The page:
There are more suicides today Aboriginal and Torres Strait Islander than ever before. It is not just intergenerational trauma and the impacts of colonisation, or cultural deficits that are contemporaneously culprit to this crisis. Much more simply the culprits are the deplorable ongoing inequalities and direst poverty. The intergenerational trauma is compounded by betrayals, where inequalities have not been addressed. The resistance by governments to deliver equality in remote and regional communities has devastated the majority into ruined lives, languishing people in corrals of human misery and suffering.
The dogged inequalities have degenerated into the forced removal of children, to a litany of cruelties for all to see. Australia’s removal of Aboriginal children from their biological families is the world’s highest rate of child removals. The contemporary political landscape must address abominable disadvantage or be damned by the future as we today damn and condemn the culprits of the past. All other discussion is chatter, noise, diabolical.
The suicide crisis, which is escalating, is the indisputable culmination of a betrayal of expectations and promises by one government after another. It has been half a century of broken promises and lies. There remains the betrayal of the right thing to do, resistance to the right thing to do by one government after another. We are sold false narratives, feel good stories, propaganda that much is changing, data and statistics are manipulated to portray hope but it is false hope. All the while young parents and children are killing themselves. The prisons are filling. By 2025 one in two of the national prison population will be comprised of Aboriginal and/or Torres Strait Islanders.
We are sold apologies, rhetoric, symbolism while children are removed in record numbers, the prisons fill, violence flares, poverty chokes, death by one’s own hand is an act of resistance to the pain and suffering that the nation refuses to listen to.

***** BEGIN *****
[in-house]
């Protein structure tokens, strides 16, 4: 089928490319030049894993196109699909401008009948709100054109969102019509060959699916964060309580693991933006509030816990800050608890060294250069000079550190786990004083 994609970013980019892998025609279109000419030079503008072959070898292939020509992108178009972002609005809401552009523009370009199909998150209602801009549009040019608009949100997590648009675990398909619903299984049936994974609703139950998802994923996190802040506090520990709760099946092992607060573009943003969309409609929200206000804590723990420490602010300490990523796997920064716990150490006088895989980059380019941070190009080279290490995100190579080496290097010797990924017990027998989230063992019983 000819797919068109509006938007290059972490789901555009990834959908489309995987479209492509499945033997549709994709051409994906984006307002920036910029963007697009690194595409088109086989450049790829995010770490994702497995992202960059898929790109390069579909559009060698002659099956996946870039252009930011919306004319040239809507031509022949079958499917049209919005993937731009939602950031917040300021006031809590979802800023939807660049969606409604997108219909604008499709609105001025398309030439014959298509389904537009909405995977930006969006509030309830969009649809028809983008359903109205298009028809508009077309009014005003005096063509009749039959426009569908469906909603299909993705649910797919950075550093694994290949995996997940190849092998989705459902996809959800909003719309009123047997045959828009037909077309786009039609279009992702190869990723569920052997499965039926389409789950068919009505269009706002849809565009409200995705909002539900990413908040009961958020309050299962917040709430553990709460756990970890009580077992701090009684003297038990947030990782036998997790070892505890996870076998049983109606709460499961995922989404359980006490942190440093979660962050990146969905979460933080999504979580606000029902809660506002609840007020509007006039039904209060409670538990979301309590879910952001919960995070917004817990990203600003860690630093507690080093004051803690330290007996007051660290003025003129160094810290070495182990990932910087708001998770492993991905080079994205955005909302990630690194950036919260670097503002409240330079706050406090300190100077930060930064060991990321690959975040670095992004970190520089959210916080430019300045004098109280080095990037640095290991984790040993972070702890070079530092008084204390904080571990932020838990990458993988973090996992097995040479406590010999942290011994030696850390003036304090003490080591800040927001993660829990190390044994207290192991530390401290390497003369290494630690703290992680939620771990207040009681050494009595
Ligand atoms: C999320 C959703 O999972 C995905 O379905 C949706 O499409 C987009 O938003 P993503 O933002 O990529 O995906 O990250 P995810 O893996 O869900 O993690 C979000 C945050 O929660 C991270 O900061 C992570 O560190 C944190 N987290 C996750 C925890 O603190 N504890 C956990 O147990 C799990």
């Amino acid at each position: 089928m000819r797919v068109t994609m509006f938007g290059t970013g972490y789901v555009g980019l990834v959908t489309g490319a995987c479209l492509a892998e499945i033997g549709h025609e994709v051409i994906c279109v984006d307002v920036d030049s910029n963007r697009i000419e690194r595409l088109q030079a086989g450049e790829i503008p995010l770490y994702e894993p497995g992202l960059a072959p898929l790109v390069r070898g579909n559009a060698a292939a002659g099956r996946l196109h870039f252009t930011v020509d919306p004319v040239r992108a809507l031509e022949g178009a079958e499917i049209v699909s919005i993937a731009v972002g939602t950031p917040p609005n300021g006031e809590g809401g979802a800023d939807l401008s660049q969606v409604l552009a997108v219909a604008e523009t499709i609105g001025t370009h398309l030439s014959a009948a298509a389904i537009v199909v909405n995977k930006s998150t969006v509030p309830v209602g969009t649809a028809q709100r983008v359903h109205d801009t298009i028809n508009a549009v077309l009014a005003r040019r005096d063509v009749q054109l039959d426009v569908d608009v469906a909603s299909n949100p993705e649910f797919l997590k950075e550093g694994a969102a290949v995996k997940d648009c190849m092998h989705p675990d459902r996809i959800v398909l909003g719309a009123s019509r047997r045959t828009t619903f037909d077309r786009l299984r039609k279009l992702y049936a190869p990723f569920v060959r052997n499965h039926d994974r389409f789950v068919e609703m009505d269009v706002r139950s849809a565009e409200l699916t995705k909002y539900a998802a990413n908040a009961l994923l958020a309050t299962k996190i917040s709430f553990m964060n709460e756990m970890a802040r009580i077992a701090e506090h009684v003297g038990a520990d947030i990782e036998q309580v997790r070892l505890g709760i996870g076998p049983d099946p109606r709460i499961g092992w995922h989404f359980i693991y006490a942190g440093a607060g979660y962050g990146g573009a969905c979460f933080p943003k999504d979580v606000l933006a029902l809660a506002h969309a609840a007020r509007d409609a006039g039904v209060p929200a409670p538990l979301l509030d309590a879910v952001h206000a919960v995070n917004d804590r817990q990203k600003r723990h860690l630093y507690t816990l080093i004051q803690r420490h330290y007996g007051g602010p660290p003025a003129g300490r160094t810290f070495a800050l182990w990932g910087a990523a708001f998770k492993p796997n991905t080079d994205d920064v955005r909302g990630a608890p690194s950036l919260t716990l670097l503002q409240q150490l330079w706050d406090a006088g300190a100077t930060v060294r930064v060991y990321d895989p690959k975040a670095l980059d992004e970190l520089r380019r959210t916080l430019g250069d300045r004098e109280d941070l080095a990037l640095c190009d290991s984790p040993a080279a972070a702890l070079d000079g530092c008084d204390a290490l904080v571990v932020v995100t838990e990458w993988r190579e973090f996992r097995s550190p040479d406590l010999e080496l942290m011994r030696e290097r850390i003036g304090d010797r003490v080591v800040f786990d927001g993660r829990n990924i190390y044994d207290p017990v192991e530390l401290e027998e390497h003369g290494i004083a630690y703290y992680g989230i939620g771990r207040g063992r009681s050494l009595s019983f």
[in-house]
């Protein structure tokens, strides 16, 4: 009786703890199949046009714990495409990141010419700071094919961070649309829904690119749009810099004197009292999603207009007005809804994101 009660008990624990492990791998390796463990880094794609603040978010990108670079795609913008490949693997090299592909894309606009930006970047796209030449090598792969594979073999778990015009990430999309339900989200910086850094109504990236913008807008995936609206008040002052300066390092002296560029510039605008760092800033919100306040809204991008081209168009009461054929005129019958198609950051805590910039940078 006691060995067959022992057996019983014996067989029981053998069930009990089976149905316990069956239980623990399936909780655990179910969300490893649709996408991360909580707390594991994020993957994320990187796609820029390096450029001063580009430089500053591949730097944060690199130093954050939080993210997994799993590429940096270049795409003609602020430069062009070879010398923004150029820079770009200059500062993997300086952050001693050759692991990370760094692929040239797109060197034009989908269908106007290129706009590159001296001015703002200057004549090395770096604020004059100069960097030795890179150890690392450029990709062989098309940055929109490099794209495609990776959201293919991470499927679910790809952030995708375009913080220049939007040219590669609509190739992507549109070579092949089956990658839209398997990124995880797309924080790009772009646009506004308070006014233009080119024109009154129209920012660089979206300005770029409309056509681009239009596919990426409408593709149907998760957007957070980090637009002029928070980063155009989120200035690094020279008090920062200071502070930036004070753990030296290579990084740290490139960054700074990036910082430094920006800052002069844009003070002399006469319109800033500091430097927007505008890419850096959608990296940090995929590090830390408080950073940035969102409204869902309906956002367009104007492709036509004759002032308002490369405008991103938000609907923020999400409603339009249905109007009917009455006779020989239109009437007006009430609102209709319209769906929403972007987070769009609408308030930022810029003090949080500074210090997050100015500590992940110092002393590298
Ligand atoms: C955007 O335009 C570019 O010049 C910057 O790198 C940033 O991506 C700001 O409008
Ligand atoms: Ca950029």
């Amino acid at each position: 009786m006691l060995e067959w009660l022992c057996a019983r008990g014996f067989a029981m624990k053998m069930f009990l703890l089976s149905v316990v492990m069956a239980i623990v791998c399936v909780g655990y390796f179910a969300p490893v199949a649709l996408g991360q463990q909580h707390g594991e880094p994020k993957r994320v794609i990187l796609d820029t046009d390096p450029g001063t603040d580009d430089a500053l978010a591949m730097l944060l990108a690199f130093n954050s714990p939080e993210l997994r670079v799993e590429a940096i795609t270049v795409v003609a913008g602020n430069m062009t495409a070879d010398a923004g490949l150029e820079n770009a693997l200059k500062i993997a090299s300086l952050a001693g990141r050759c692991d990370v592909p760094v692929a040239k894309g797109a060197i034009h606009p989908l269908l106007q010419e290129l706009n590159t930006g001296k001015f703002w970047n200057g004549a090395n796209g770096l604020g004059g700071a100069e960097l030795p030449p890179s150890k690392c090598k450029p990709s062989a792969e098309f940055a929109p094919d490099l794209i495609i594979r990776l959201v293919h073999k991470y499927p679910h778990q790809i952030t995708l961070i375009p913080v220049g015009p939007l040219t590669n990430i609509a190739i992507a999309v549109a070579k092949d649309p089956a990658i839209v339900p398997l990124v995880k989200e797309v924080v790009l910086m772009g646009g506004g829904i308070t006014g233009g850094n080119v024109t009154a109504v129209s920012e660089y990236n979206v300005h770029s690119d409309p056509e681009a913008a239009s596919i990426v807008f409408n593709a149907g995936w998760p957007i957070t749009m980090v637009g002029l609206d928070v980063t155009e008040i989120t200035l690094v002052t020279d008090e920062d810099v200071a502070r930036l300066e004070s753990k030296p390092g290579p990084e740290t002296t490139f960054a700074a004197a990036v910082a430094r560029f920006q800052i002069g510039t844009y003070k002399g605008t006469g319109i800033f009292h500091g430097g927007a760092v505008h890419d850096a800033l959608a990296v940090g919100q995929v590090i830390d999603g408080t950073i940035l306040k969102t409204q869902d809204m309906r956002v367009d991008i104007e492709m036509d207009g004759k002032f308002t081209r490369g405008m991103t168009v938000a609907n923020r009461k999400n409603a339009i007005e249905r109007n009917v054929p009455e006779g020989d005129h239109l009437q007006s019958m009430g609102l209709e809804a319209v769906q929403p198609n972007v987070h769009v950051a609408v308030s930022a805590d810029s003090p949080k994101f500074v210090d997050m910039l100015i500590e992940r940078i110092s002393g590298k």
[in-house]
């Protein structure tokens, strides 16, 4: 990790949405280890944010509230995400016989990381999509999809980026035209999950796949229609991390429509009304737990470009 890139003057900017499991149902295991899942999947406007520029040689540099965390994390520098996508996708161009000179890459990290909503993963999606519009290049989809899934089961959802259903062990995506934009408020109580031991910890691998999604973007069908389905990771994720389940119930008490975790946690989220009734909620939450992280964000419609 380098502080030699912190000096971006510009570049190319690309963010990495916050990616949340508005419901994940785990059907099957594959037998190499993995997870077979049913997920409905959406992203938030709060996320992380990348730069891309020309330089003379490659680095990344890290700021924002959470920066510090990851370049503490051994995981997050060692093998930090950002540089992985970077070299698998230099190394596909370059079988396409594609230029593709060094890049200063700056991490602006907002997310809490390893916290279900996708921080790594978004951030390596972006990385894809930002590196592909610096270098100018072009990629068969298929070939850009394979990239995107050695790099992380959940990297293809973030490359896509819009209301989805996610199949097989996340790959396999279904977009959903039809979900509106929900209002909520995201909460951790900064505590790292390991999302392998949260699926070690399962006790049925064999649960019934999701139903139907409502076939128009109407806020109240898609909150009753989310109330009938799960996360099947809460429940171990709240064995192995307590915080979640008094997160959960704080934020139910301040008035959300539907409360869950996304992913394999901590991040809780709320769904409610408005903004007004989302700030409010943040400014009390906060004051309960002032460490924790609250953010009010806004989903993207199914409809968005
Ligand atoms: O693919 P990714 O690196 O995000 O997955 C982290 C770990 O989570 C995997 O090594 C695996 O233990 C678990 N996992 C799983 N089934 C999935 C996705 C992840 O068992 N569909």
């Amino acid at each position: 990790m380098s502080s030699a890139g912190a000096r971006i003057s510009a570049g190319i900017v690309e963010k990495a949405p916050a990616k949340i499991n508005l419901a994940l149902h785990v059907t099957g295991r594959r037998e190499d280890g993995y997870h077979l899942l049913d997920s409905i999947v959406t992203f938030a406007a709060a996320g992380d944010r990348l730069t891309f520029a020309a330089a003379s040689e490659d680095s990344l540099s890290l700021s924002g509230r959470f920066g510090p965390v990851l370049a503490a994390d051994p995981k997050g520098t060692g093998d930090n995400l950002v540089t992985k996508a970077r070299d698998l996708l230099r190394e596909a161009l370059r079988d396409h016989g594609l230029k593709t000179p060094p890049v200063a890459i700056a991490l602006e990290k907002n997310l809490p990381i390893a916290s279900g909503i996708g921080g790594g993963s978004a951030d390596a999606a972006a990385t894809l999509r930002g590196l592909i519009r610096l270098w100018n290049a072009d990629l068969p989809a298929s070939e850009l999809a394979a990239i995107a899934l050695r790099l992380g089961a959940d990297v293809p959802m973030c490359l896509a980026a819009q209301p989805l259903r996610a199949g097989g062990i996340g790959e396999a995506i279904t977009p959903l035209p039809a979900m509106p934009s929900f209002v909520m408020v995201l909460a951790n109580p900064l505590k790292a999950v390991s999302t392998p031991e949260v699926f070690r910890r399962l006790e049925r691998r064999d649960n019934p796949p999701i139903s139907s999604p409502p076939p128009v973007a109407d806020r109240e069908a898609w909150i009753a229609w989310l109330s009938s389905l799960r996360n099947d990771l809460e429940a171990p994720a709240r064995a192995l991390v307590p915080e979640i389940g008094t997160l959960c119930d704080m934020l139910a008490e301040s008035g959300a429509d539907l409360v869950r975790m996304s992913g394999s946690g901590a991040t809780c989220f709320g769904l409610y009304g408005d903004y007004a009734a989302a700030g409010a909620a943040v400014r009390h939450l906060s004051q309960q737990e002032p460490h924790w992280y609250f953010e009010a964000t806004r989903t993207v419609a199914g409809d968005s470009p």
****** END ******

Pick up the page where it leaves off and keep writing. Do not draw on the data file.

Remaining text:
There are more suicides today than ever before. I will repeat this as often as is needed, till the nation understands. In the first ten years of this century – 2001 to 2010 – there were ‘registered’ 996 suicides. Many statisticians believe the highest suicide toll was recorded within 1997 to 2001 but this is not true, the data has been skewed and masks today’s grim realities. We are losing more people today than ever before. Last year reported the highest ever total of suicides of Australia’s First Nations peoples – 162.
Officially, one in 59 Australian deaths is a suicide but one in 18 Aboriginal and Torres Strait Islander deaths is a suicide and this abominable rate will become even more catastrophic. From 2001 to 2010, officially there were 996 Aboriginal and Torres Strait Islander suicides, averaging nearly 100 suicides per year but in the five years since 2012 to 2016 there were 718 suicides, and on average that’s 144 per year, a 44 per cent increase.
Unless we improve the living conditions and life circumstances of degraded remote and regional communities and unless we adequately educate the young in these communities I estimate that by 2030 one in 10 deaths of First Nations peoples will officially be a suicide. More children and youth will be taking their lives than today. At present, 80 per cent of Australia’s child suicides are of Aboriginal and Torres Strait Islander children.
Education is a powerful protective factor, and the road to authentic hope and the dawn of new meanings, new contexts.
There is the trauma of the generations of apartheid, the trauma of the Stolen Generations, the trauma of incarceration affected families and now there is the trauma of suicide affected families, all of this relentlessly equally damaging.
Death has become life. Some of my colleagues say that suicide is now normalised as an option. The thought of this breaks me. It takes both enormous despair and courage to suicide, to give up all hope, to surrender to the pain and suffering in that it cannot be overwhelmed.
The answers lay exclusively in equality, in improving life circumstances, in ensuring one of the most powerful protective factors, education.